Section: Linux Programmer's Manual (3)
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realpath - return the canonicalized absolute pathname
char *realpath(const char *path, char *resolved_path);
expands all symbolic links and resolves references
characters in the null terminated string named by
and stores the canonicalized absolute pathname in the buffer of size
The resulting path will have no symbolic link,
If there is no error,
returns a pointer to the
Otherwise it returns a NULL pointer, and the contents
of the array
are undefined. The global variable
is set to indicate the error.
Read or search permission was denied for a component of the path prefix.
is NULL. (In libc5 this would just cause a segfault.)
But, see NOTES below.
An I/O error occurred while reading from the file system.
Too many symbolic links were encountered in translating the pathname.
A component of a pathname exceeded
characters, or an entire pathname exceeded
The named file does not exist.
A component of the path prefix is not a directory.
The glibc implementation of
provides a non-standard extension.
is specified as NULL, then
to allocate a buffer of up to PATH_MAX bytes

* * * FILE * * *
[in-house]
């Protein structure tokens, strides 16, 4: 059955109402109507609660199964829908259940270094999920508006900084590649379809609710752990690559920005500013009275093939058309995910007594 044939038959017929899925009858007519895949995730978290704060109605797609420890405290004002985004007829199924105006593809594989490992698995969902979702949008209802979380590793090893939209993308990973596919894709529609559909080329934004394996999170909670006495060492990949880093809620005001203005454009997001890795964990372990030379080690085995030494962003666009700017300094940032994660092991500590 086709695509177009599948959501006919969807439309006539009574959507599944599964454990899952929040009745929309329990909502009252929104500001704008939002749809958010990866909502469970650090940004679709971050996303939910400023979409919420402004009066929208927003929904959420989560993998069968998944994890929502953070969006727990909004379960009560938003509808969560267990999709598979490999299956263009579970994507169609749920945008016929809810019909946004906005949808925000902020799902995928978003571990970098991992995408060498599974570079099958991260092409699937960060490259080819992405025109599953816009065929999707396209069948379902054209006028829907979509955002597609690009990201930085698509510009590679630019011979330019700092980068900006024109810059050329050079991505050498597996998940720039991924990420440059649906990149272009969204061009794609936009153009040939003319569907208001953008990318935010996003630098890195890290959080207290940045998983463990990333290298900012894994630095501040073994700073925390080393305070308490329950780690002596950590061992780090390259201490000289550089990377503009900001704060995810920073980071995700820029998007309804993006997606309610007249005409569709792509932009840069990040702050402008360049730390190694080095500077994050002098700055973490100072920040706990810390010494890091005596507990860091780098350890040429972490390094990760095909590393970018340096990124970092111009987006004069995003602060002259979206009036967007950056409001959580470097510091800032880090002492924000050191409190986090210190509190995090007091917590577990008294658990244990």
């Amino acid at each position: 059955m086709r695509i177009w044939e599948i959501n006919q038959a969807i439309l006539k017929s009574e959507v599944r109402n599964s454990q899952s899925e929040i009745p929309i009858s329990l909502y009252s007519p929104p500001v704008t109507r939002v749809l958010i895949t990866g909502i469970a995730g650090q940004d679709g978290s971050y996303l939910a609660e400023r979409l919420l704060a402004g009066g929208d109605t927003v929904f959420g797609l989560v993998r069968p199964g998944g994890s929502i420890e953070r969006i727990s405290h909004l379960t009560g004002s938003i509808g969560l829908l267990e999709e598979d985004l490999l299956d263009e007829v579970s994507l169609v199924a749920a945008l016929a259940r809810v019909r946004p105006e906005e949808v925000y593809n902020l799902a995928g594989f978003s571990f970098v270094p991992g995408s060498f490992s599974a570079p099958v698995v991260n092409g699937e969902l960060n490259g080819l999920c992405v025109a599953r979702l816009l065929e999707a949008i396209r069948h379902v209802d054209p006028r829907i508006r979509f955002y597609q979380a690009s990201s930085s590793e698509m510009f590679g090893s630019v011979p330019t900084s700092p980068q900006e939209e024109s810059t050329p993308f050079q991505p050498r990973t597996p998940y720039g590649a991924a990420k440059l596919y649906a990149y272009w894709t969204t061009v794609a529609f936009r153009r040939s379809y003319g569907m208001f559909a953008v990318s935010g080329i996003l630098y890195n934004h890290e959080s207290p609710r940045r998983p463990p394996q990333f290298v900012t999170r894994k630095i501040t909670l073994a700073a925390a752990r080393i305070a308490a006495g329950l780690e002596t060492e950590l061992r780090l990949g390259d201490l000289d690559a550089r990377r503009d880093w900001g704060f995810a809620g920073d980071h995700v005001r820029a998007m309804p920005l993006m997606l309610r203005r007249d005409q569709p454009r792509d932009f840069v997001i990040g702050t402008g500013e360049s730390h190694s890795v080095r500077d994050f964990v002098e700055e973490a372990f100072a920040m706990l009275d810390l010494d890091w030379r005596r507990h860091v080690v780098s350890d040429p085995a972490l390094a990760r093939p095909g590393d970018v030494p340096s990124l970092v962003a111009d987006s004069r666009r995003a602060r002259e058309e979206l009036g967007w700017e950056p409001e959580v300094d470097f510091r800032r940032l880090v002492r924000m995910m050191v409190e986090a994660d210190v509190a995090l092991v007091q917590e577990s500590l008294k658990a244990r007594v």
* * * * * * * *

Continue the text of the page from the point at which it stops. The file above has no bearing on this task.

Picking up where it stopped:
to hold the resolved pathname,
and returns a pointer to this buffer.
The caller should deallocate this buffer using
Avoid using this function. It is broken by design since (unless
using the non-standard
resolved_path == NULL
feature) it is
impossible to determine a suitable size for the output buffer,
According to POSIX a buffer of size PATH_MAX suffices, but
PATH_MAX need not be a defined constant, and may have to be
does not really help, since on the one hand POSIX warns that
the result of
may be huge and unsuitable for mallocing memory. And on the other
may return -1 to signify that PATH_MAX is not bounded.
The libc4 and libc5 implementation contains a buffer overflow
(fixed in libc-5.4.13).
Thus, set-user-ID programs like mount need a private version.
function first appeared in 4.4BSD, contributed by Jan-Simon Pendry.
In Linux this function appears in libc 4.5.21.
In 4.4BSD and Solaris the limit on the pathname length is MAXPATHLEN
(found in <sys/param.h>).
SUSv2 prescribes PATH_MAX and
NAME_MAX, as found in <limits.h> or provided by the
A typical source fragment would be
(But see the BUGS section.)
path_max = PATH_MAX;
path_max = pathconf (path, _PC_PATH_MAX);
if (path_max <= 0)
path_max = 4096;
The 4.4BSD, Linux and SUSv2 versions always return an absolute
pathname. Solaris may return a relative pathname when the
argument is relative.
The prototype of
is given in <unistd.h> in libc4 and libc5,
but in <stdlib.h> everywhere else.
- RETURN VALUE
- CONFORMING TO
- SEE ALSO
linux.jgfs.net manual pages